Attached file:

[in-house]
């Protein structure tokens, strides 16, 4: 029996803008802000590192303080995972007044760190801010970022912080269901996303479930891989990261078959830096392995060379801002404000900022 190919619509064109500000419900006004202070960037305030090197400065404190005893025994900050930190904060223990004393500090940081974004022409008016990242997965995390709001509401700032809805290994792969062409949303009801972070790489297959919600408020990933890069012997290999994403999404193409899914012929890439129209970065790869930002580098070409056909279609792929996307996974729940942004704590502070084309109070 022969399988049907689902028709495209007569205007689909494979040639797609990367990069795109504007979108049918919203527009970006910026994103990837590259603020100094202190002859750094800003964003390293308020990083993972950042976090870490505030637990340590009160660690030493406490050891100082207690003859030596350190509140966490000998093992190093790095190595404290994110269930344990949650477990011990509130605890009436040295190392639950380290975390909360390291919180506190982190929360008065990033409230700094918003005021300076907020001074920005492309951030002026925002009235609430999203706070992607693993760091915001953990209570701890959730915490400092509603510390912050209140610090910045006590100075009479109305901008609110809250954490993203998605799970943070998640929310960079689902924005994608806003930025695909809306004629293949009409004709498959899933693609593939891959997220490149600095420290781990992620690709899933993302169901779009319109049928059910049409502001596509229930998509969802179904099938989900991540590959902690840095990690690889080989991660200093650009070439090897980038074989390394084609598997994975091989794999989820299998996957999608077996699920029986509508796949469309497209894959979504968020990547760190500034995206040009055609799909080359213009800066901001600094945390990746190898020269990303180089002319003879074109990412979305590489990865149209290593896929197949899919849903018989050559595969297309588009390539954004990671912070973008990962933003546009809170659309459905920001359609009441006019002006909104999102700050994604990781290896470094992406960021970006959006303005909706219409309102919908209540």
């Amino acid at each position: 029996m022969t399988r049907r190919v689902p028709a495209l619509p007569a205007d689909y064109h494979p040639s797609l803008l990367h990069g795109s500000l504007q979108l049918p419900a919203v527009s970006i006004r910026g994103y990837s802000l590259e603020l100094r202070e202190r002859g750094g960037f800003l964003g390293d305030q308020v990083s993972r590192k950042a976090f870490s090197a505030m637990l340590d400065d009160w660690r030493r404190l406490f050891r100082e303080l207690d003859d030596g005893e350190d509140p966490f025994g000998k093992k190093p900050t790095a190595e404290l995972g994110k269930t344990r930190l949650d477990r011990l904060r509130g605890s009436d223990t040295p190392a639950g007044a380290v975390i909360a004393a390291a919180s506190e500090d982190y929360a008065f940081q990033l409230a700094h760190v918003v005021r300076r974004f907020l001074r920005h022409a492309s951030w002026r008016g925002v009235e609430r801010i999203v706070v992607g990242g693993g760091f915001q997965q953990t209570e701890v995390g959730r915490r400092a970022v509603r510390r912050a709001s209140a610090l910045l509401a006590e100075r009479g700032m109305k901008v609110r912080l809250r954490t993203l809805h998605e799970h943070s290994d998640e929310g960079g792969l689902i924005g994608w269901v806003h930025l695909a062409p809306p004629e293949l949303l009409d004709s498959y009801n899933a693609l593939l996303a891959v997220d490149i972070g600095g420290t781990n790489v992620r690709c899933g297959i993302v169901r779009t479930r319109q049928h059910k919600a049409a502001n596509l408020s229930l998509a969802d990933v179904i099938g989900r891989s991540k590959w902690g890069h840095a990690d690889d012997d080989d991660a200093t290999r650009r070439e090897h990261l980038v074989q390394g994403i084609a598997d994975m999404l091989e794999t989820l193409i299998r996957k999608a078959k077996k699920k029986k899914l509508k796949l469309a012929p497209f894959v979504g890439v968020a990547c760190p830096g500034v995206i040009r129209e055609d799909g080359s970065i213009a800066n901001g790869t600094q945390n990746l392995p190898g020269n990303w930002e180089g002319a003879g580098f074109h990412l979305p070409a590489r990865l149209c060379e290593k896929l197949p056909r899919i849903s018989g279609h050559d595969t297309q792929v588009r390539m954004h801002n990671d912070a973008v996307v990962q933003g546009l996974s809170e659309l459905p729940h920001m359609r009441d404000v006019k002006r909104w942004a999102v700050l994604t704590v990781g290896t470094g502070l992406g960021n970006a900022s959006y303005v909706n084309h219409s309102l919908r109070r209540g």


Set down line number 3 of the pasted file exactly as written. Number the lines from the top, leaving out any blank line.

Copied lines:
């Amino acid at each position: 029996m022969t399988r049907r190919v689902p028709a495209l619509p007569a205007d689909y064109h494979p040639s797609l803008l990367h990069g795109s500000l504007q979108l049918p419900a919203v527009s970006i006004r910026g994103y990837s802000l590259e603020l100094r202070e202190r002859g750094g960037f800003l964003g390293d305030q308020v990083s993972r590192k950042a976090f870490s090197a505030m637990l340590d400065d009160w660690r030493r404190l406490f050891r100082e303080l207690d003859d030596g005893e350190d509140p966490f025994g000998k093992k190093p900050t790095a190595e404290l995972g994110k269930t344990r930190l949650d477990r011990l904060r509130g605890s009436d223990t040295p190392a639950g007044a380290v975390i909360a004393a390291a919180s506190e500090d982190y929360a008065f940081q990033l409230a700094h760190v918003v005021r300076r974004f907020l001074r920005h022409a492309s951030w002026r008016g925002v009235e609430r801010i999203v706070v992607g990242g693993g760091f915001q997965q953990t209570e701890v995390g959730r915490r400092a970022v509603r510390r912050a709001s209140a610090l910045l509401a006590e100075r009479g700032m109305k901008v609110r912080l809250r954490t993203l809805h998605e799970h943070s290994d998640e929310g960079g792969l689902i924005g994608w269901v806003h930025l695909a062409p809306p004629e293949l949303l009409d004709s498959y009801n899933a693609l593939l996303a891959v997220d490149i972070g600095g420290t781990n790489v992620r690709c899933g297959i993302v169901r779009t479930r319109q049928h059910k919600a049409a502001n596509l408020s229930l998509a969802d990933v179904i099938g989900r891989s991540k590959w902690g890069h840095a990690d690889d012997d080989d991660a200093t290999r650009r070439e090897h990261l980038v074989q390394g994403i084609a598997d994975m999404l091989e794999t989820l193409i299998r996957k999608a078959k077996k699920k029986k899914l509508k796949l469309a012929p497209f894959v979504g890439v968020a990547c760190p830096g500034v995206i040009r129209e055609d799909g080359s970065i213009a800066n901001g790869t600094q945390n990746l392995p190898g020269n990303w930002e180089g002319a003879g580098f074109h990412l979305p070409a590489r990865l149209c060379e290593k896929l197949p056909r899919i849903s018989g279609h050559d595969t297309q792929v588009r390539m954004h801002n990671d912070a973008v996307v990962q933003g546009l996974s809170e659309l459905p729940h920001m359609r009441d404000v006019k002006r909104w942004a999102v700050l994604t704590v990781g290896t470094g502070l992406g960021n970006a900022s959006y303005v909706n084309h219409s309102l919908r109070r209540g």